With an abundance of clinical information available at our fingertips at all times, it’s easy to get overwhelmed―the most current and evidence-based recommendations aren’t always clear. The reality? Clinical knowledge is growing at an unprecedented rate. So how do you keep up without compromising the quality of care?
tweetable: We have to always be willing to be a teacher and a student as we move along and try to maintain some balance and keep an open mind. Because just like anything, it has its good sides and its bad sides. But so far in my career, the good has out-weighed the bad.
tweetable: I love (really) when patients know a lot about what’s wrong with them. I really do. I think it’s amazing.
- Emergency medicine jumped out at her.
- She really enjoyed her rotation in emergency medicine and loved her residency.
tweetable: We have to have the education, we have to have medical school, we have to have residency and look at these tools in context.
- She has always had an interest in words and grammar. Earlier in her career, she took on a role editing a health magazine in Cincinnati.
- A job opened at Elsevier that combined all of her interests, skills and experiences.
- She was asked to develop point-of-care content for Elsevier.
tweetable: To this day, my ninety-one-year-old mother still corrects my grammar. She does that for all three of her children and all of her grandchildren.
- She became interested in addiction medicine and really developed an interest in the opioid epidemic.
- She started a website with free resources for anyone with commentary, medical information and news articles to address this epidemic.
tweetable: I wouldn’t have wanted to give up this career. It’s never boring. I don’t want the young people in medicine to get discouraged. I think you should find a mentor that’s optimistic and someone who is always not only willing to teach, but willing to learn.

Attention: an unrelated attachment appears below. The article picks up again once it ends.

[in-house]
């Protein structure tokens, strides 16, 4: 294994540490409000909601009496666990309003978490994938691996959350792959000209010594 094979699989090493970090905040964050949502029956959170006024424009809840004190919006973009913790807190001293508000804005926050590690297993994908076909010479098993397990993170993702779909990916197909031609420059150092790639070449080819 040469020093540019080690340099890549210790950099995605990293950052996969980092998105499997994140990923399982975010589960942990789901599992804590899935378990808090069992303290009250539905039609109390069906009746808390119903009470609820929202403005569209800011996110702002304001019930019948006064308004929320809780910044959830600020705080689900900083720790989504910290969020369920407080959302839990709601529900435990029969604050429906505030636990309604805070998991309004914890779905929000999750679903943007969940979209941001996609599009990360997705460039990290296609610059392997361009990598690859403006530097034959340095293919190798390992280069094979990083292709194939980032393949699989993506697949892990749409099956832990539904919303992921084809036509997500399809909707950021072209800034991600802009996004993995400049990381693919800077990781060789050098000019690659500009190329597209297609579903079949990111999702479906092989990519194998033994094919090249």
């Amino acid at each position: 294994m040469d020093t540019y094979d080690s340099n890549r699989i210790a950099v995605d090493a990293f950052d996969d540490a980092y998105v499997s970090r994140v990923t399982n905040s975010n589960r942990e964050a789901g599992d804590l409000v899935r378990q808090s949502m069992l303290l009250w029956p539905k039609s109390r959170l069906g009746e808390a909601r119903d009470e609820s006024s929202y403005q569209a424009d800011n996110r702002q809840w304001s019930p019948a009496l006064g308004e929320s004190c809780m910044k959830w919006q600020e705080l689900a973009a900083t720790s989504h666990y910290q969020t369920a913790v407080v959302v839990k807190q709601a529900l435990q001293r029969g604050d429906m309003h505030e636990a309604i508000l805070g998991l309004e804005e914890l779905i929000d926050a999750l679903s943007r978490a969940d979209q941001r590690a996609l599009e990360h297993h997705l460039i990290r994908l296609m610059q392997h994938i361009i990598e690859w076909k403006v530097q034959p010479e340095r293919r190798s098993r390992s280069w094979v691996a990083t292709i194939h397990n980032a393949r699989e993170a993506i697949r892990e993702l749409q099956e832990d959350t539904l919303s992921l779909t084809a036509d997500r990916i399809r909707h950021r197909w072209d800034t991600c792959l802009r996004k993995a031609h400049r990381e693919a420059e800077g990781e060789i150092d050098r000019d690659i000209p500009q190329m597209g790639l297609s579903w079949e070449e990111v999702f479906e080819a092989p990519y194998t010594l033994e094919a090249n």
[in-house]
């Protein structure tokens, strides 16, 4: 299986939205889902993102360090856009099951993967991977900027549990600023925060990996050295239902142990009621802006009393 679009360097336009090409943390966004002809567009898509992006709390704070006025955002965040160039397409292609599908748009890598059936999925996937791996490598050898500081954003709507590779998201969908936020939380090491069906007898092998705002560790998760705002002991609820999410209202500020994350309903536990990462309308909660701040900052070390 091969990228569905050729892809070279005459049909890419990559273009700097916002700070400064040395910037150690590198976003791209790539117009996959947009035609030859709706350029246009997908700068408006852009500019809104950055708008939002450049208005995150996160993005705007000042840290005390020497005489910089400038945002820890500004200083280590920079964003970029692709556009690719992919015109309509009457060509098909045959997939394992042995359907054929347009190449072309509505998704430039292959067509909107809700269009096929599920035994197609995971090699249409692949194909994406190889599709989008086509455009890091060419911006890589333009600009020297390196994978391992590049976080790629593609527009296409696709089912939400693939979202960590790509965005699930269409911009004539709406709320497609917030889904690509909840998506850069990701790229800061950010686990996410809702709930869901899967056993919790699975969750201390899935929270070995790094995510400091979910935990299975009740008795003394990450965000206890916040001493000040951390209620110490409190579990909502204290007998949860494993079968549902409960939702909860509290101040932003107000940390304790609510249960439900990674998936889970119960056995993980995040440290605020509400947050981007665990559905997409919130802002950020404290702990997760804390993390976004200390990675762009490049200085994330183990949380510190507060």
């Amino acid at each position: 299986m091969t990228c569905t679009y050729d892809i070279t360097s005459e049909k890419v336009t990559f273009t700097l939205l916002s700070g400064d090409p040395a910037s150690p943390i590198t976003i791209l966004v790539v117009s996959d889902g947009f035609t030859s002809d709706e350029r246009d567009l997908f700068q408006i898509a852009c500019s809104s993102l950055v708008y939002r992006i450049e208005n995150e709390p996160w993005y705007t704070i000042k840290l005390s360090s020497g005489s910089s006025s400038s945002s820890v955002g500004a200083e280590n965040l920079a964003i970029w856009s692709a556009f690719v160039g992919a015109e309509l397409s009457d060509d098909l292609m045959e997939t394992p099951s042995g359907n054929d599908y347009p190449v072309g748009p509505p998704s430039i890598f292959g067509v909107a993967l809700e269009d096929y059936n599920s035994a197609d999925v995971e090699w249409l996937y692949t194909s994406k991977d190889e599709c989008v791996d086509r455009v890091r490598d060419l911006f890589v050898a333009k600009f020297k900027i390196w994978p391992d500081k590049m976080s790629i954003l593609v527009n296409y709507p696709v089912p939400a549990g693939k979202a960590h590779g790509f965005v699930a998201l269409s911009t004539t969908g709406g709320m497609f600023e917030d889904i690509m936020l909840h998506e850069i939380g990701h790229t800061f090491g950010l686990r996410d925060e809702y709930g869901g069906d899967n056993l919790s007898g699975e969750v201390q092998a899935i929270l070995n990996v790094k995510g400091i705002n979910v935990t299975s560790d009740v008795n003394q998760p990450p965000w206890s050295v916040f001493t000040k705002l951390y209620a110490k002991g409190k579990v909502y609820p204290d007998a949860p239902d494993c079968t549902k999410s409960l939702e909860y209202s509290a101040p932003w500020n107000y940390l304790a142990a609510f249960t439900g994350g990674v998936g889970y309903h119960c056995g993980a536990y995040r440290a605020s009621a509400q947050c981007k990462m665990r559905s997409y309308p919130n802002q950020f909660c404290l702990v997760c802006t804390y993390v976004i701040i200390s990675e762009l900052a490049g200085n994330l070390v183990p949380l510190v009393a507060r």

- There are advantages in having so much more information available now, but there must be a game plan to manage all of it.
- It’s still about quality over quantity of information.
- First, people must learn how to evaluate the information.
- Secondly, find a few sources that you trust and understand how their information is developed and reviewed.
tweetable: I think it’s easy to get overwhelmed. They say that every thirty seconds, new medical information is published.
- Authors have specific instructions.
- There is a literature surveillance team that is responsible for updating information.
- There is also a process to look through every piece on a scheduled basis.
tweetable: The quality of information still has to be number one.
- Compile lots of resources for helpful recommendations.
- Have trustworthy resources that are easy to read, easy to find answers as well as focus on diagnosis and treatment.
- When there is debate or controversy, it would sure the options are clear.
tweetable: Always looking for better ways, with anything in life, is a good thing.
- Not using the point of care tools provided with CMA membership? Dr. Bezanson changes your mind, a Boldly podcast featuring Dr. Joshua Bezanson.
- Managing information overload: 5 tips from an editor-in-chief, an Elsevier Connect by Jonathan Davis article about this podcast episode.
- Evidence-Based Guidance: A Critical Strategy in the War Against Opioid Addiction, a whitepaper from Elsevier.
- Guiding addiction treatment from the front lines, an Elsevier Connect article by Alison Bert featuring Dr. Leslie Dye on recognizing addiction.
- Too much guidance?, a Lancet journal article by Allen D and Harkins KJ.
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